I grew up with Rory Gilmore.
Not literally, of course. She is, obviously, a fictional character and all I could do was watch Gilmore Girls on television, not live it. But, in a way, I felt like she was a possible classmate and might have been a friend if I was very lucky indeed. We were just about the same age and went through high school and college together, as far as timelines were concerned. She may have lived in quirky and idyllic Stars Hallow while I lived in less-than-exciting Collinsville, IL, but she was still, as they say, my spirit animal. We were both studious, mostly-unpopular bookworms who always brought along a back-up book and who were completely devastated by a bad grade. I modeled my own 16th birthday party on hers, complete with pink boas.
Of course, she had far better hair than I ever have managed to have, her boyfriends were all remarkably attractive (if all generally rather terrible ideas... like many of mine), and she seemed to subsist on a diet entirely comprised of coffee and junk food, all while maintaining a perfect figure and flawless skin.
Some people blame their unrealistic life expectations on Disney princesses. I rather think I can chalk mine up to Rory Gilmore.
I watched the show religiously all through its seven seasons, have re-watched it twice since, and am ridiculously excited about the mini-series coming up later this year! (Though, if Luke and Lorelei don't get married, it might be over.)
All this is just leading up to explaining why exactly I spent an hour and a half this morning standing in line for a free cup of coffee.
The short answer? Because it had a Luke's Diner sleeve around it, that's why.
The long answer? Let's back up a moment.
Today is the 16th anniversary of the show's premiere (ohmyGodI'msoold), and so Netflix sponsored around 200 coffee shops around the country to turn into pop-up Luke's Diners for the day. Clearly, I had to go.
And clearly, I had to be a complete nerd about it.
Guys, I cosplayed Rory Gilmore.
I dug out my old "Reading is Sexy" shirt, which she wore in a college episode, and my Unabridged Journals of Sylvia Plath, which she is also seen reading in an episode, and I headed out the door to meet Jake (appropriately dressed in flannel and a backwards hat, a la Luke).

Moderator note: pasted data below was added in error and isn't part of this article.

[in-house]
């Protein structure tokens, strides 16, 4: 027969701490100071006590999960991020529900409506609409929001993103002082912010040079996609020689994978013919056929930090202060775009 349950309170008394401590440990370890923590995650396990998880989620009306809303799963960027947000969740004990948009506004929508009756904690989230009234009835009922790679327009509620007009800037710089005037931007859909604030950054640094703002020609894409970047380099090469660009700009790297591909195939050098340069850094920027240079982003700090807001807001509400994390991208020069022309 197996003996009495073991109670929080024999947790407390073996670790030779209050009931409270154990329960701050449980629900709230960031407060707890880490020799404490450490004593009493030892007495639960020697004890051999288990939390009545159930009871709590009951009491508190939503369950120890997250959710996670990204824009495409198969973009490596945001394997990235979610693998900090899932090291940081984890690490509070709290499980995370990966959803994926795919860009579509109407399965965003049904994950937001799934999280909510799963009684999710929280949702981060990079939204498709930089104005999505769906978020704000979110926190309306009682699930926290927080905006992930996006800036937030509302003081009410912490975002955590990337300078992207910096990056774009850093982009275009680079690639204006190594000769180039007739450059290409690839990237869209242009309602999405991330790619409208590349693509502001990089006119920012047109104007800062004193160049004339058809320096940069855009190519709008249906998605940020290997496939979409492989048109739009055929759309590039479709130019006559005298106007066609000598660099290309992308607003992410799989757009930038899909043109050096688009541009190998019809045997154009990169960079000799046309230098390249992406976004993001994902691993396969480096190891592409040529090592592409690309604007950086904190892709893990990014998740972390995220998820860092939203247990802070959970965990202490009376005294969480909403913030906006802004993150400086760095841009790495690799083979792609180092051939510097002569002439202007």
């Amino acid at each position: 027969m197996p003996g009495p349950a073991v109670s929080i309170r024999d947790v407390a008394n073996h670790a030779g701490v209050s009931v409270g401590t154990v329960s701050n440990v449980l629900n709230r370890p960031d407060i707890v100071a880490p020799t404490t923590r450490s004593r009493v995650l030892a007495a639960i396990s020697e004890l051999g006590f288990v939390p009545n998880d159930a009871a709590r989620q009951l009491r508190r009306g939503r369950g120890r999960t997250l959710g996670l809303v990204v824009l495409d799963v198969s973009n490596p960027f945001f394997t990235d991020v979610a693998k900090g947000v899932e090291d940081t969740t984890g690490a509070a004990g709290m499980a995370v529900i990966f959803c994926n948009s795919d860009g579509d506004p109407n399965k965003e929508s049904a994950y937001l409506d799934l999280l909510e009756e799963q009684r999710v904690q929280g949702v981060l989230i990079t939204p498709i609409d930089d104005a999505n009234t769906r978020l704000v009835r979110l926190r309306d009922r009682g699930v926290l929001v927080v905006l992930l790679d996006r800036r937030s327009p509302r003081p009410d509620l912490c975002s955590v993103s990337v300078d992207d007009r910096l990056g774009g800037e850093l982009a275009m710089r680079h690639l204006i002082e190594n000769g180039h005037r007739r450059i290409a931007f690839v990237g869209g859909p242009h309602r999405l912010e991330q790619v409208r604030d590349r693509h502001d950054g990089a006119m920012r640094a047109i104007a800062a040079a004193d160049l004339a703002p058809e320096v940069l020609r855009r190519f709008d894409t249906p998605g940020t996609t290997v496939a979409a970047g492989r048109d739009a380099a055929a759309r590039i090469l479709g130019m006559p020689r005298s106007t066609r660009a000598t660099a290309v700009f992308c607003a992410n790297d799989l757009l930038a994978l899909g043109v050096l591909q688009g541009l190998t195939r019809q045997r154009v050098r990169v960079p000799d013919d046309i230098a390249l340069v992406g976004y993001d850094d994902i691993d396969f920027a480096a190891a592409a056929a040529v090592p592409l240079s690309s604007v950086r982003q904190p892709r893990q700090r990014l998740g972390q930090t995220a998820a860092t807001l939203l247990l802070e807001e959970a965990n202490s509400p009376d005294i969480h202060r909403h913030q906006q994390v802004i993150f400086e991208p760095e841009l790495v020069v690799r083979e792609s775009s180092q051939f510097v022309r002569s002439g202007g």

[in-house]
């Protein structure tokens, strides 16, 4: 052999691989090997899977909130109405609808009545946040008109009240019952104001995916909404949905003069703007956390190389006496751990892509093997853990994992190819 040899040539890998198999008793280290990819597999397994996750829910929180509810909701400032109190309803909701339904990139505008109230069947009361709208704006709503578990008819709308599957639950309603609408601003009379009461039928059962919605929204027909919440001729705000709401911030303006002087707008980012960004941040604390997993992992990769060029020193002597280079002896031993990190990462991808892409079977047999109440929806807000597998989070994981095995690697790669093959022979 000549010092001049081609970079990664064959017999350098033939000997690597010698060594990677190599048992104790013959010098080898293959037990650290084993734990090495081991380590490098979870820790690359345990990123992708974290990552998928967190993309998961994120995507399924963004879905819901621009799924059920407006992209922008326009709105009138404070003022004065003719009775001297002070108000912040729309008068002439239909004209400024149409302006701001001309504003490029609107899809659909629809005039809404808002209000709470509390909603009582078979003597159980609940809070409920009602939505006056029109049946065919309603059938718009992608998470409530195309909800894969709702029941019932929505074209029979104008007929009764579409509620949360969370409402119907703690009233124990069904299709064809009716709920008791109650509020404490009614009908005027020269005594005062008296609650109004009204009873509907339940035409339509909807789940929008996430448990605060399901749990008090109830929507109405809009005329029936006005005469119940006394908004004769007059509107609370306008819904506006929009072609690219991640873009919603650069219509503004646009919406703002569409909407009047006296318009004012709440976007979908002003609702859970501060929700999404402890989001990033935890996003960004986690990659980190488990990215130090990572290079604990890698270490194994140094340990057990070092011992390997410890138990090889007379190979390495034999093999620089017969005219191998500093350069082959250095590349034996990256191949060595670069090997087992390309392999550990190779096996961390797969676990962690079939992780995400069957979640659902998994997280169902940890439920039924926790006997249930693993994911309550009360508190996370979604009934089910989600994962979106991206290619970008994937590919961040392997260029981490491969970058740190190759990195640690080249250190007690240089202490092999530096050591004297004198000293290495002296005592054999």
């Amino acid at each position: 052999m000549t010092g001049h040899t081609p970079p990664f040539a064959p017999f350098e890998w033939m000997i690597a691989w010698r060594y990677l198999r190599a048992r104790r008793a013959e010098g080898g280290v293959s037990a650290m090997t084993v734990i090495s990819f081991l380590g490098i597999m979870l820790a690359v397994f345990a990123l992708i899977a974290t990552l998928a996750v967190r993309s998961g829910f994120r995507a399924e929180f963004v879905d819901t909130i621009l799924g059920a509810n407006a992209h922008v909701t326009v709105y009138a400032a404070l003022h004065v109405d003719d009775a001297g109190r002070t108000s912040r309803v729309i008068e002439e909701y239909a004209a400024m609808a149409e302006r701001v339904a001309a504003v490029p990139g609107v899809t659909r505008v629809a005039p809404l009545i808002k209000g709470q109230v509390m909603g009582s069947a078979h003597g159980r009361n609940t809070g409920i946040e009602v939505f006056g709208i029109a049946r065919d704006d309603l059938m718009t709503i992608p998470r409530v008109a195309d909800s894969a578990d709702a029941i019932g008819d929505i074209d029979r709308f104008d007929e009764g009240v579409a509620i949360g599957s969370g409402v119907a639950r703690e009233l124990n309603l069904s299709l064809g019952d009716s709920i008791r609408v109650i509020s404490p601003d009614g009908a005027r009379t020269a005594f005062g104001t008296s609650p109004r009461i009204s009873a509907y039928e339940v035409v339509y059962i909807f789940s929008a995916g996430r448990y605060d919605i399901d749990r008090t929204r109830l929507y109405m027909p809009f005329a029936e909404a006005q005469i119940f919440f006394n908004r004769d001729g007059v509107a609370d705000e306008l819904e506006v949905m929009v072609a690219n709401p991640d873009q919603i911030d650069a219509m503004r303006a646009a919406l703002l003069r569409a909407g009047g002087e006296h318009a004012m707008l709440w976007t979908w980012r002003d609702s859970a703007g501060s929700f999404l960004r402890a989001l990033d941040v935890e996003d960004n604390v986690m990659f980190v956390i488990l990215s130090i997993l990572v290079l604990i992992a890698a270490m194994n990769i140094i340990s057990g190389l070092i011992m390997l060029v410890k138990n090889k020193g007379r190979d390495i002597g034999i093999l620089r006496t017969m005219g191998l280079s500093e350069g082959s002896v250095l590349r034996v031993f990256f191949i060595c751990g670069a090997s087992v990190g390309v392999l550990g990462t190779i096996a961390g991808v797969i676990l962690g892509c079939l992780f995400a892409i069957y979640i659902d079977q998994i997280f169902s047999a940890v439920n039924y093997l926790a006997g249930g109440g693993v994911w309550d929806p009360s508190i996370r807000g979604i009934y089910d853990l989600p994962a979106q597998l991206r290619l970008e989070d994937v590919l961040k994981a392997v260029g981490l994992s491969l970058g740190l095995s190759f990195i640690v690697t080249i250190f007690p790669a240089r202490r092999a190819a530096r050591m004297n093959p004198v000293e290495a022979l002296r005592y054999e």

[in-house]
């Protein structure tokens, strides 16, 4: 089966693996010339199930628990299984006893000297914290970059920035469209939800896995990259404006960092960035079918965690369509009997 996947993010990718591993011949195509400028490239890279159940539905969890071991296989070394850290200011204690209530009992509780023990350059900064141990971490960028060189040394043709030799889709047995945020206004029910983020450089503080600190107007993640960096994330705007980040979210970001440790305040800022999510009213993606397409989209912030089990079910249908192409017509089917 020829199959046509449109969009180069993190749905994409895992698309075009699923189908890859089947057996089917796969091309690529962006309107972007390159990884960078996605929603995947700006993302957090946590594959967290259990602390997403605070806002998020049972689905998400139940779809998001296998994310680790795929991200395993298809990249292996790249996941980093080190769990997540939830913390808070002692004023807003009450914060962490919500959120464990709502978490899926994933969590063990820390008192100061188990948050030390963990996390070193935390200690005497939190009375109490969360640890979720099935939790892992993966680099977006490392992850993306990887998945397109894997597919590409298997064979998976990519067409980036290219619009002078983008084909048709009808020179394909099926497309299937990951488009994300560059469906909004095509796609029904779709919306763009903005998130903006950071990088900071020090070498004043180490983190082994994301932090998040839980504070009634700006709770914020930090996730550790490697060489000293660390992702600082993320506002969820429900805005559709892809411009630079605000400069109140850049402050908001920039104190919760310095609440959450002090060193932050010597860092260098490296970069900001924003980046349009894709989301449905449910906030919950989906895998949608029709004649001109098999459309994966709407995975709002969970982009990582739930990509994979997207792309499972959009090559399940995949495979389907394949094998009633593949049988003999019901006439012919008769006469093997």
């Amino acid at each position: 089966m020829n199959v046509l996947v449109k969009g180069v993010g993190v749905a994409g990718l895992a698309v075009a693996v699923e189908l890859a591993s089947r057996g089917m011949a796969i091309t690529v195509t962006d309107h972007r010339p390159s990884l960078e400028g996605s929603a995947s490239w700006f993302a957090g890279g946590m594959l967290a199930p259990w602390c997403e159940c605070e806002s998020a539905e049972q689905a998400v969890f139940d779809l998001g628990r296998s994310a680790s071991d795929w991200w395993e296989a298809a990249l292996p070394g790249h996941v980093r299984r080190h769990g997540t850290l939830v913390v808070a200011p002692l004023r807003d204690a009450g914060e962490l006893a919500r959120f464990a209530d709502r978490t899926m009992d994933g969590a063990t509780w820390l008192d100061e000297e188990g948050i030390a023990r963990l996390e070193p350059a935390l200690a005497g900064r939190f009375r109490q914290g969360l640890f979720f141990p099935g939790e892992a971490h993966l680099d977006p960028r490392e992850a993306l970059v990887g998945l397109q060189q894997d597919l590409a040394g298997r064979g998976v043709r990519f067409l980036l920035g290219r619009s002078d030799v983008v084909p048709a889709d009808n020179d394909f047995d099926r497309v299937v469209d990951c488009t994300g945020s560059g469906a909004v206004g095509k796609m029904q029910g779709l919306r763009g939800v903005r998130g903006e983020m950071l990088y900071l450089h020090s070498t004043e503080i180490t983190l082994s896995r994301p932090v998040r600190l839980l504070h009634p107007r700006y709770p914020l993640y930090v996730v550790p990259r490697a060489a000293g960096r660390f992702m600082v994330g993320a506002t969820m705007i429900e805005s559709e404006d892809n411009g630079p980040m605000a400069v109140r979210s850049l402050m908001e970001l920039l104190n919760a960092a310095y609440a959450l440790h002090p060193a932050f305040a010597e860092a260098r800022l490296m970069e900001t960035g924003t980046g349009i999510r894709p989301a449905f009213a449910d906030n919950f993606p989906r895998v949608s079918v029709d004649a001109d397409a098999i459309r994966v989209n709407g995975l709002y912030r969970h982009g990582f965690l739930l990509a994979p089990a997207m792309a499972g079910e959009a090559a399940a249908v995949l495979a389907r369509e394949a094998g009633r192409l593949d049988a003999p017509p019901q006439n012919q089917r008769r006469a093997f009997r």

I also was unknowingly headed out to meet half of St. Louis. That's a slight exaggeration, but only slight. The line to get in to Luke's Diner/Shameless Grounds was half a block long.
I had expected a bit of a crowd. Gilmore Girls had a large following, after all, particularly among my age group. But the announcement of the pop-ups had only gone out yesterday, and surely most people would have jobs to go to on a Wednesday morning, wouldn't they?
But, I had company, I had a book, and I was surrounded by other apparently just-as-rabid fans who were equally as willing to waste over an hour of their lives to get a few photo ops and a free coffee.
At last, we reached the counter and achieved our goal. I appropriately geeked out, took selfies, got my coffee, and headed in to work.
Was it worth the wait? Hard to say. It's not like I couldn't get basically free coffee at home. Or at work, for that matter (and in much less time).
But it was the experience. That's the part that I couldn't get at home, or at work. Like Mark told me, it was like standing in line to buy Harry Potter at midnight, or camping out for a midnight showing of the new Star Wars movie (all things that I've done). It was all about the experience, about being there, not necessarily about the end result. It's about being surrounded by like-minded weirdos who get excited about the same nerdy things you do. It's about reliving the days when I'd sit down with my mom, or my roommate, to watch a new episode of Gilmore Girls. It's about taking time to do something just because, and to indulge in the silly and pointless side of life that says, "why not?" instead of "why?"
It's about getting the chance to be in Stars Hollow, even if just for a cup of coffee.